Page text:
Maxi Lahading, the 56-year-old retired head of Bahoi village, works every day to catch fish for his income. He also has voluntarily maintained the Bahoi marine sanctuary for about 10 years. Maxi also monitors the village fishing grounds surrounding the sanctuary for signs of illegal fishing and over the years has educated, confronted and reported violators using dynamite, cyanide and illegal boats and nets.
Through Maxi’s faith and belief in the protection of oceans’ natural resources, his tough but simple approach promotes and educates local communities and fishers to ‘worship’ the sea so the area retains and improves its functions as a breeding ground for fish and as a ‘fish bank’ for supply to local fishing grounds.
According to Maxi, protection of the sanctuary has not been easy, and in 2007 he confronted his brother-in-law who was fishing in the marine sanctuary area using fish poison. With a heavy heart, Pak ‘Maxi’ realised he must “take a firm stand against his in-laws and rebuke and forbid them from future indiscretions”.
Up till then he had been living with his parents in law, but the conflict meant he was forced to move and he currently lives with his sister and her parents. Nowadays he is known and feared by most rogue fishers inside and outside his village, is chairman of sanctuary management board, has stopped, prosecuted and resolved violations through village laws and is respected by the community for the boost in fisheries and tourism the sanctuary has delivered.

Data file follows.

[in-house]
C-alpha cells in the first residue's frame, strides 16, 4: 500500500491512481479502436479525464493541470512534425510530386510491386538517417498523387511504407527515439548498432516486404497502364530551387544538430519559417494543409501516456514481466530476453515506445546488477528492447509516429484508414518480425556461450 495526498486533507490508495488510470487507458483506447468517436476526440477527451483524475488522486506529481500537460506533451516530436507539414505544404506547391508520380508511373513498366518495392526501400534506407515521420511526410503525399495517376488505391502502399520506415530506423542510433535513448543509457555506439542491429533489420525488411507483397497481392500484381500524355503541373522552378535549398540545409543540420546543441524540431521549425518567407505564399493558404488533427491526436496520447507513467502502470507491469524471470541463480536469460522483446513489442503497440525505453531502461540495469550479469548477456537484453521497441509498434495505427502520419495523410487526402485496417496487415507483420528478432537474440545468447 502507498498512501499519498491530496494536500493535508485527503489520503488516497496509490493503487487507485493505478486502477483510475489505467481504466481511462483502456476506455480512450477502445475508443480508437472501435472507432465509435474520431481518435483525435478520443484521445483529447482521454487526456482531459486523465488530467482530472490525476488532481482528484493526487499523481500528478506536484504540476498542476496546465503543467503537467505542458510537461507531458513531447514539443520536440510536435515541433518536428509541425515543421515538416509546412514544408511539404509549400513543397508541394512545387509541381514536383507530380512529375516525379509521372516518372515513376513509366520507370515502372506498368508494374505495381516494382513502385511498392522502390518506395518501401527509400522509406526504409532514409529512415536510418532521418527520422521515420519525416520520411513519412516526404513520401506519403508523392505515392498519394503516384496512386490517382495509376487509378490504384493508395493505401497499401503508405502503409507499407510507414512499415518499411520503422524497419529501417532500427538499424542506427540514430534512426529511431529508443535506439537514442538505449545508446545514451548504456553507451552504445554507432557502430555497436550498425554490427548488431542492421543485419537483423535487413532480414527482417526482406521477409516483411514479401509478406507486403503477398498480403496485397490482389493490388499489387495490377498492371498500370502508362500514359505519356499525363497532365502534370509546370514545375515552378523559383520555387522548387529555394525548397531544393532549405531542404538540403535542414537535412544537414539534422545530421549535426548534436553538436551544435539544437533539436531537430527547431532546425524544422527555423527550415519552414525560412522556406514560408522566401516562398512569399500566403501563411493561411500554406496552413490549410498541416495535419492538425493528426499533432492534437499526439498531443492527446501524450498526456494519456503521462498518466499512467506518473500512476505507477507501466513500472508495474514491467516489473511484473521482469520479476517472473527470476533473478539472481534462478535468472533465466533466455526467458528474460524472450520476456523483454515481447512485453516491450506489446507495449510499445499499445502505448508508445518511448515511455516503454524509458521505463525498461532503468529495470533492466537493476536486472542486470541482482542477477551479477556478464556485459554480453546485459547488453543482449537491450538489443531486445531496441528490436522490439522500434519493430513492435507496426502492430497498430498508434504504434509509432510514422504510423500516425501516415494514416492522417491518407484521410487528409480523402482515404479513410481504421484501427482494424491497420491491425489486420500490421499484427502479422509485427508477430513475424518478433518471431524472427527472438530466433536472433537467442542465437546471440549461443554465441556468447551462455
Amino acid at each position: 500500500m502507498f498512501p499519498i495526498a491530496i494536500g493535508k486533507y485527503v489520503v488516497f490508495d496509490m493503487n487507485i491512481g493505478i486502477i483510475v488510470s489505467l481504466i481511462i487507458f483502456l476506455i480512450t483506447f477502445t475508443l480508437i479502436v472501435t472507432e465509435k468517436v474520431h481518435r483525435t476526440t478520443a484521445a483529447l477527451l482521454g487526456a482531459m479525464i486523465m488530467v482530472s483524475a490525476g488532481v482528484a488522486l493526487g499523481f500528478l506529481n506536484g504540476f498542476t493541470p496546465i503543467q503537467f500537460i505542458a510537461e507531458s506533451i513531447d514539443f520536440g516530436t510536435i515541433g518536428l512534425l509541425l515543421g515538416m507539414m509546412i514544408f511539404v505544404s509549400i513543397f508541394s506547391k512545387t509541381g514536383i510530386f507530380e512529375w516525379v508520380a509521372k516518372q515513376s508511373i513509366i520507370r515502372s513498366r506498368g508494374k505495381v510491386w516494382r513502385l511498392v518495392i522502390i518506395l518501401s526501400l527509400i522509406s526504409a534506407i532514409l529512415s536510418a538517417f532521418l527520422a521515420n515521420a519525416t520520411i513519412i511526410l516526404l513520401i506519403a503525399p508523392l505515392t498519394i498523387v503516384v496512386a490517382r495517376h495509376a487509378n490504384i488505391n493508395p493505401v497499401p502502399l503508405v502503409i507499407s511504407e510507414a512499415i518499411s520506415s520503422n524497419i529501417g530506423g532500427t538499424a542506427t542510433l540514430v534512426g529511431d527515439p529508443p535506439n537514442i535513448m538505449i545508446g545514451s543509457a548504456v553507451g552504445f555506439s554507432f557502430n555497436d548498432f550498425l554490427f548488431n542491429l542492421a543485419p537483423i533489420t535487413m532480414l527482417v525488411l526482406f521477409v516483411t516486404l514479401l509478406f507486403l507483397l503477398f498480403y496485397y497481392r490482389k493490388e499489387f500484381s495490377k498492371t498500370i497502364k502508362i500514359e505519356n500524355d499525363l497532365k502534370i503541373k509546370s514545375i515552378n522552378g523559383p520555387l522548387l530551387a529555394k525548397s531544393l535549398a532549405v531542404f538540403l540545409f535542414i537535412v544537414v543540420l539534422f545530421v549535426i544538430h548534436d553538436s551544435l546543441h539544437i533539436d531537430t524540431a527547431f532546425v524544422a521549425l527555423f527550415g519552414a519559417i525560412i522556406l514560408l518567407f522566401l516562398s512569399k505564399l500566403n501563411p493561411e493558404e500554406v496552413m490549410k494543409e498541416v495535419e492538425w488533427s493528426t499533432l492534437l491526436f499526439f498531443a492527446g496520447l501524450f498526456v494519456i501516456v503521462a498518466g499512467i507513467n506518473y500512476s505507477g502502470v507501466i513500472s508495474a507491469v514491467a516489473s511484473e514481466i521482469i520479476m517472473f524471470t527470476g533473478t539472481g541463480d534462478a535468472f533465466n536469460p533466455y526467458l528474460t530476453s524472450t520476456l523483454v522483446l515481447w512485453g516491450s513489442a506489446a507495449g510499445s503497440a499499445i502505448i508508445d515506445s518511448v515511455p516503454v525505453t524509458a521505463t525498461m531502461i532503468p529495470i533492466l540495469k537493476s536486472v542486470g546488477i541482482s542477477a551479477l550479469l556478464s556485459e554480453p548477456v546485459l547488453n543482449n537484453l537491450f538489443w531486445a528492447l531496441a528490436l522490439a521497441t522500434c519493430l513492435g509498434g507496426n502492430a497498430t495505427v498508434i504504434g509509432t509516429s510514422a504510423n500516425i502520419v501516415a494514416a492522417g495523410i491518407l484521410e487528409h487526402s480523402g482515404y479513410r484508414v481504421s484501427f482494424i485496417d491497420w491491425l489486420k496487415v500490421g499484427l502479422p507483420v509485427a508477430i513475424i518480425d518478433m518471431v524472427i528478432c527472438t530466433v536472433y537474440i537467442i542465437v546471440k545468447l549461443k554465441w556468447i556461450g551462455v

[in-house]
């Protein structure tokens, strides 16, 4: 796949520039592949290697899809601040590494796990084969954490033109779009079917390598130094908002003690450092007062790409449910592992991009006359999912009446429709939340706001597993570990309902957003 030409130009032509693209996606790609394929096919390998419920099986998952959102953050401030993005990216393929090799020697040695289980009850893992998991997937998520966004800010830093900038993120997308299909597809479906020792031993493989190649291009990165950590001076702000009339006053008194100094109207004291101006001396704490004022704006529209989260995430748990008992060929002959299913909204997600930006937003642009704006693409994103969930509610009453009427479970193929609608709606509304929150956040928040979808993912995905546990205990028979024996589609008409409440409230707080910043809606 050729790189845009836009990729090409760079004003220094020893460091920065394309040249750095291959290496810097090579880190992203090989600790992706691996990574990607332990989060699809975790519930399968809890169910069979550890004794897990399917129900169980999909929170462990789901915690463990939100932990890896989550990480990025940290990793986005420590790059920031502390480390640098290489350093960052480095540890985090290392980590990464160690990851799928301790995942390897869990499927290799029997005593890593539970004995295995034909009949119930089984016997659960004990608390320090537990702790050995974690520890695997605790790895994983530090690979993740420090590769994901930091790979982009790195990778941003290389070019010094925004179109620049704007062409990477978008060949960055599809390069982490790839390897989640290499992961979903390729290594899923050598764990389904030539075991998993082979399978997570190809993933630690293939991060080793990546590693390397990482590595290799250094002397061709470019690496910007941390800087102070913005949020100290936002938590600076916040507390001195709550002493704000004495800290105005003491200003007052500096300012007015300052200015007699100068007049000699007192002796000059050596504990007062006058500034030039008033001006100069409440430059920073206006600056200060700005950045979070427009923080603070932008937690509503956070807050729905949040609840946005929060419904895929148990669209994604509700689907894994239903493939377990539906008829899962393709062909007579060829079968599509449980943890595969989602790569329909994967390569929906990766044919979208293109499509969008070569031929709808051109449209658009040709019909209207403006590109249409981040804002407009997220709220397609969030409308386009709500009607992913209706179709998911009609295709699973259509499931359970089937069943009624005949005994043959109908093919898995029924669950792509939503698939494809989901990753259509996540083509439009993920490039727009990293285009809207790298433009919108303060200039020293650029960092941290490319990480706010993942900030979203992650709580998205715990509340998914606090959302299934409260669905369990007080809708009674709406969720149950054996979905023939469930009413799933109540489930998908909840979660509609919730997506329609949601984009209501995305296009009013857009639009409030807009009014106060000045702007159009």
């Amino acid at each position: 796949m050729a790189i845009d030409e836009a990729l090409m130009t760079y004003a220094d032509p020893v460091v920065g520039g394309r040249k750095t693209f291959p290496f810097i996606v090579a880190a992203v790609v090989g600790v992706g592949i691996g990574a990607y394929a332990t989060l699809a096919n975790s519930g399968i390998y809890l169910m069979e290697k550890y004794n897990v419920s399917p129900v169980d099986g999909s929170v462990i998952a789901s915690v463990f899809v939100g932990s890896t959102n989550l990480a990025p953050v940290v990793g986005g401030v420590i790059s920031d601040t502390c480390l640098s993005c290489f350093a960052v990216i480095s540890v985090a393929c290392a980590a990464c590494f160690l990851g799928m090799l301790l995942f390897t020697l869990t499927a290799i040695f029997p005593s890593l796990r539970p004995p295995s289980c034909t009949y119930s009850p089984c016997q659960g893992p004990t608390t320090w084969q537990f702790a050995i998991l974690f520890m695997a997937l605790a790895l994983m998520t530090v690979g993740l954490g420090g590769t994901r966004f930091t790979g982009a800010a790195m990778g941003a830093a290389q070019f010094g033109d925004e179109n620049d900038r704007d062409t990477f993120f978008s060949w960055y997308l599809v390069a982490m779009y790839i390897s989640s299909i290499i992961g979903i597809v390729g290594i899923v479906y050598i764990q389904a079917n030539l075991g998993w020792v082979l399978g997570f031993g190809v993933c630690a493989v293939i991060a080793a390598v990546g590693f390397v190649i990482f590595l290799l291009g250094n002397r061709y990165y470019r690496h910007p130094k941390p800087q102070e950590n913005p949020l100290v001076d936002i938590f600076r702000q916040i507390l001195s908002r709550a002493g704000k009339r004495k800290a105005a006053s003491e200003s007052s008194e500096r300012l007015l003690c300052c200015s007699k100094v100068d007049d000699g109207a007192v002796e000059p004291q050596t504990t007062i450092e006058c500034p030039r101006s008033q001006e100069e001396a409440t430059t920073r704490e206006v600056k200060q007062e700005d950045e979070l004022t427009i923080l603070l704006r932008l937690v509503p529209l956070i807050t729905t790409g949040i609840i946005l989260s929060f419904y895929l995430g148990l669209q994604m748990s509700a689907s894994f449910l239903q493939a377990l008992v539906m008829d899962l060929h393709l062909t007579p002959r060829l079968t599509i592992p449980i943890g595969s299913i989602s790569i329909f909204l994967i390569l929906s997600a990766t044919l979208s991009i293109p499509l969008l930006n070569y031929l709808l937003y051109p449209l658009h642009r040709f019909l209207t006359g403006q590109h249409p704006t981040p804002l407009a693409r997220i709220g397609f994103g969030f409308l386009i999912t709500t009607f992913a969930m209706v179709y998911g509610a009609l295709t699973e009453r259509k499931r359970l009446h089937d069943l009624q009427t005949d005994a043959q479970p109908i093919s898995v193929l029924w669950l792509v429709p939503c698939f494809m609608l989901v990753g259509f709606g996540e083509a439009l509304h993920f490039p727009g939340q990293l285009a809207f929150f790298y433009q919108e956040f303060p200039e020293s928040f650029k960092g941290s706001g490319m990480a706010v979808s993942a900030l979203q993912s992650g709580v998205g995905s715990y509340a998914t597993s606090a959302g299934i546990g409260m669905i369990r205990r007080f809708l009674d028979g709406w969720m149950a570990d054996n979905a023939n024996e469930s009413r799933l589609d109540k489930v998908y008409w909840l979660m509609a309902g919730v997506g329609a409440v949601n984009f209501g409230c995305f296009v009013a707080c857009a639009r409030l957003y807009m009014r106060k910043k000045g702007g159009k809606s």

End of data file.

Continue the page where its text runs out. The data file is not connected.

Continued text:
With WCS help, the district government of North Minahasa has decided to incorporate Maxi’s MPA within the establishment of a 32,000 hectare district-level MPA that encompasses all 17 community-based MPAs of North Sulawesi. This will provide support for the work Maxi has been involved with over the past 15 years, since USAID initiated the community-based project back in 1998 – an awesome outcome for long-term conservation of northern Sulawesi reefs.